Cellular Agriculture: The Future of Food
In its current form, the meat industry is unsustainable. It is inefficient and may soon be unable to adequately feed the growing global population. Meat production is also damaging the environment, contributing to climate change, dwindling water supplies, and environmental pollution. Despite this, global meat consumption is still growing and people are eating more meat than ever. And it is unlikely the global population will turn vegan.
So what do we do?
This is where emerging technologies such as plant-based meat and cellular agriculture can make a huge impact! By reducing the energy input and increasing the production rate, cellular products could help feed the ever-growing population.
Cellular Agriculture VS Plant-based Meat
Cellular Agriculture and plant-based meat are entirely different concepts. Cellular agriculture is the production of agricultural products from cell cultures. Cellular products are made of living or once-living cells.
This means we can create meat in a lab and completely avoid having to kill and raising billions of animals.
The world’s first cultured beef hamburger made in 2013 served as a proof that cultured meat was possible. By engineering the tissues, it was possible to make a beef burger without a cow!
Plant-based meat is meat made from plants. It is specially designed and created to look like, taste like, and cook like conventional meat.
But Why is This so Important?
Cellular agriculture will soon become the future of food. Using cultured meat production we can drastically reduce our carbon footprints and stop the killing of innocent animals.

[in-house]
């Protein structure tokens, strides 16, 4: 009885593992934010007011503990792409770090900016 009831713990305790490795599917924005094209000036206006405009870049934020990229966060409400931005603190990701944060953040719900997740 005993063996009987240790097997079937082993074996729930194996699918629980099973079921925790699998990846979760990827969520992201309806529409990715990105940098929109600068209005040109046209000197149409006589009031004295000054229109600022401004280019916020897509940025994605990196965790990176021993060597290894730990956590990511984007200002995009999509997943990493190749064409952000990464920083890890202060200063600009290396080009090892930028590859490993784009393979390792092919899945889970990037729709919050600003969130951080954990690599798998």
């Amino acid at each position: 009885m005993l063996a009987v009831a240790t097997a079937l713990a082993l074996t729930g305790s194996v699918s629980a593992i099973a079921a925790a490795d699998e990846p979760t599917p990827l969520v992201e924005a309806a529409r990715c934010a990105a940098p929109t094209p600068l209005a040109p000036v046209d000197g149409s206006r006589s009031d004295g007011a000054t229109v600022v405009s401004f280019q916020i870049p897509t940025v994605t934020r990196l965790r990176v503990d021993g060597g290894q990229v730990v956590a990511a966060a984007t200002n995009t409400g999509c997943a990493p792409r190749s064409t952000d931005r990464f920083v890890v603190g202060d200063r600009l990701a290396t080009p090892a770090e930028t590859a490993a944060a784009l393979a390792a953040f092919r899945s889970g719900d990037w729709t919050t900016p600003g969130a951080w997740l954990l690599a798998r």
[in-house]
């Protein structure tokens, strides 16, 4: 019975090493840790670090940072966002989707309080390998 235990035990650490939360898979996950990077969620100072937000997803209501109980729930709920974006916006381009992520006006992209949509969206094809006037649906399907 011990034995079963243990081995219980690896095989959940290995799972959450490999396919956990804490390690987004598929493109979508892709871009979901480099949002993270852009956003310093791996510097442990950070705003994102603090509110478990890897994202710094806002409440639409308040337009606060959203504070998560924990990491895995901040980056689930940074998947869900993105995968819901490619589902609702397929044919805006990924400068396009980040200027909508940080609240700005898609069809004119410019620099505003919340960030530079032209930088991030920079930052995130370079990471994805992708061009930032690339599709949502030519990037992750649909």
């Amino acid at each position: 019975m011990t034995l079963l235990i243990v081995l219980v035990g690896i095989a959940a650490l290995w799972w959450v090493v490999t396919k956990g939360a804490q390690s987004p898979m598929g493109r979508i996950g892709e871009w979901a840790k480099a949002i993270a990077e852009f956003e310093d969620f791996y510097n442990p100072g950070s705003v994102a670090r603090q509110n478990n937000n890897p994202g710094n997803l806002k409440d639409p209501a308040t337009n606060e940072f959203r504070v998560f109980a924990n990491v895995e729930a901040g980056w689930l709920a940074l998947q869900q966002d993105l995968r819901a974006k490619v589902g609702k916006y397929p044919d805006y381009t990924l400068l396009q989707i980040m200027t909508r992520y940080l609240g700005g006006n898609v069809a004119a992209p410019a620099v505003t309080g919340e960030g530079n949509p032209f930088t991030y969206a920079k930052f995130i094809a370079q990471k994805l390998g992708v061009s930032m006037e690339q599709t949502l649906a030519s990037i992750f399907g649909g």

Moreover, according to scientists from Oxford University, cultured meat could reduce up to 96% of greenhouse gases compared to traditional methods (raising/slaughtering animals). Which is crazy!
Moreover, given that:
- climate change will likely cause more intense drought, flooding, and famine in some parts of the world,
- the soils that grow our food are deteriorating,
- deforestation is happening at alarming rates, especially in poor tropical countries,
- approximately 70% of all human water use is for agriculture,
- ~3.1 Million Children die annually from hunger-related causes,
- and four billion tons of food is wasted each year.
it’s safe to say something needs to change.
Biotechnology holds the key to provide humanity with nutritious, safe and healthy food while reducing the resources required, such as energy, land and water.
Agriculture in Canada
Growth in Canada’s economy, and associated social changes, have altered the way food is produced, processed, handled, sold and consumed. Increased productivity and efficiency have led to lower prices and affordable fresh food for all Canadians. As we move onto a new era, companies will need to adapt and find new solutions to feed the growing population sustainably.
Cellular agriculture is still in its early stages with a couple of challenges in the way, such as scaling production, changing the consumer's mindset on food and ensuring safety. Moreover, introducing something like cellular agriculture will take some time as companies will need to adapt.
Over the summer, I’ve been working with CAC, a not-for-profit organization on a mission to support and promote the cellular agriculture industry and research. Canada is uniquely positioned to help create a shift in the way we perceive food. By connecting all stakeholders, CAC envisions a positive transformation of the agricultural industry. You can learn more about cellular agriculture at Cellular Agriculture Canada.
Traditional meat production will someday not be enough to feed billions of people. It's only a matter of time until new alternatives take over.
- Cellular agriculture focuses on creating agricultural products through cell culture
- Lab-grown meat and plant-based meat are two different concepts.
- Cellular agriculture is still fairly new, with many opportunities for growth and innovation.
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